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  • Writer's pictureTrans Can Sport

From the personal to the political by Jo Green

Updated: Oct 18, 2019

Jo Green, Sports Lead for Trans Pride Brighton and Hove talks about their fitness journey and motivation for bringing sports and fitness to Trans Pride Brighton and Hove.

I’ve always had a complicated relationship with my body, not just dysphoria but also the constant pressure on being a certain weight and looking a certain way. It was only when I started my medical transition that I decide to call a truce with my body and make peace.

Making peace meant that I started getting involved in trying out sports that I would have never thought of before. It started with kickboxing because I had this notion that if I was going to start looking more visibly trans, I would need to be able to protect myself. The reality of learning kickboxing taught me that it wasn’t so much as being able to fight someone, it was much more about having the confidence to be able to fight. It was also much more about learning key techniques about avoiding fights all together. I will admit, there was a large part of my motivation that is just about kickboxing being cool and affirming to my masculine side (although I support anyone of any gender trying out kickboxing because it’s the best fun and a great workout).

The other thing I learned was a new appreciation for my body as a functional machine that can move in ways that I never thought possible, being able to land that first roundhouse kick was one of the most incredible feelings. I also learned a lot about pain. I have spent most of my life avoiding any kind of pain. Kickboxing taught me that pain isn’t always bad, pain is mostly temporary and that I can handle a lot more than I thought I could. Learning this in my late 30’s felt a bit late, but better late than never.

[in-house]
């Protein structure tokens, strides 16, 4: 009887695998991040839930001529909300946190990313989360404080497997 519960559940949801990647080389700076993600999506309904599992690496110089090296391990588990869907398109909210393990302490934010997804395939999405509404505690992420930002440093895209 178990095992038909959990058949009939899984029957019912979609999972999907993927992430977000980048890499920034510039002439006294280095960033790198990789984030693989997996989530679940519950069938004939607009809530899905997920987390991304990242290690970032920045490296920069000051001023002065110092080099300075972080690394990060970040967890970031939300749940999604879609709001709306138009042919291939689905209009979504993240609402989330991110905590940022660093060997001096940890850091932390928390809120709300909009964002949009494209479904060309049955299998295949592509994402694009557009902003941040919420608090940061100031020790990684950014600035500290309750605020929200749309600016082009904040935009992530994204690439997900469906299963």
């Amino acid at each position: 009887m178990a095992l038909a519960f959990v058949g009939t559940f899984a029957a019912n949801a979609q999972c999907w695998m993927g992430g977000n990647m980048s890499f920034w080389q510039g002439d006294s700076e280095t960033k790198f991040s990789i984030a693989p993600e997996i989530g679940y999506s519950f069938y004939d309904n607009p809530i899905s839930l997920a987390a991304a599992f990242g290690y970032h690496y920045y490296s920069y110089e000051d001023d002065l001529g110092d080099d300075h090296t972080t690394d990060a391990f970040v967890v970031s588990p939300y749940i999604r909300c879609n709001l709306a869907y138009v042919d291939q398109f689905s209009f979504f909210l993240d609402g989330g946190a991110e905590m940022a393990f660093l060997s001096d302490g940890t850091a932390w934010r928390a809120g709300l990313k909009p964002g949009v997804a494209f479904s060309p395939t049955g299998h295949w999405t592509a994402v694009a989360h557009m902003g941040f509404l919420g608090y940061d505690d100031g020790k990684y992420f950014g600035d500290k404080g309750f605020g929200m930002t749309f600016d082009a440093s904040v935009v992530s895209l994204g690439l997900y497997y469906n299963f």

Not long after starting kickboxing with a personal trainer she convinced me to join one of the Trans Can Sport sessions. I hated the first few sessions, being in surrounded by strangers while I was huffing, puffing and sweating made me feel vulnerable and self-conscious. But I stuck with it, because it was interesting to do pad work with different people. It only took a few sessions before I started recognising the same faces and got to know people. Now, years later, Trans Can Sport still is my place where I go for community. I’ve never been the type of person who works well in support groups but being surrounded by other trans and non-binary people doing sports, making jokes and trying different things has become a cornerstone of my personality.

I now try everything. Through Trans Can Sport I have tried Tennis (hated it), Badminton (I was surprisingly good at that after a lot of being very bad at it), Circus (not a fan), Circuits (loved it but it’s hard work), Pilates (the best torture you’ll ever go through) and Indoor Climbing (I had no idea I had a fear of height until I tried this). I have even ventured out and tried things on my own which I never would have done before, namely Historical European Martial Arts (sword fighting) and Wheelchair Basketball (which is a brilliant upper body workout and is a lot harder than I thought it would be). I also now regularly do Park Runs on a Saturday morning. I’m still not great at running, but I do it anyway because I enjoy it.

It’s this learning and community that I wanted to share with the broader trans community. I brought a load of events in the run up to Trans Pride; Wheelchair Basketball with Sussex Bears, Swimming with the council, Volleyball with Trans Can Sport. There were the activities in the park (Trans Can Yoga, Trans Can Fight, Upper Body workouts, Creating Sustainable Change, Circus and Historical European Martial Arts. I worked with Trans Can Sport and The Brighton and Hove FrontRunners to organise a Couch to 5km training programme. All of this concluded with the very first Trans Pride Brighton and Hove Fun Run. In order to do all of this, I had to face a lot of my fears about meeting different people, asking people for help, even just talking on the phone to strangers. In doing so I gave people in the sports area the chance to get face to face with Sports England, hopefully opening up even more opportunities for trans people in sports.

And I did all of this because I believe so passionately in what groups like Trans Can Sport are doing, creating space in sports where trans people can exist, try different things and most importantly, build community.

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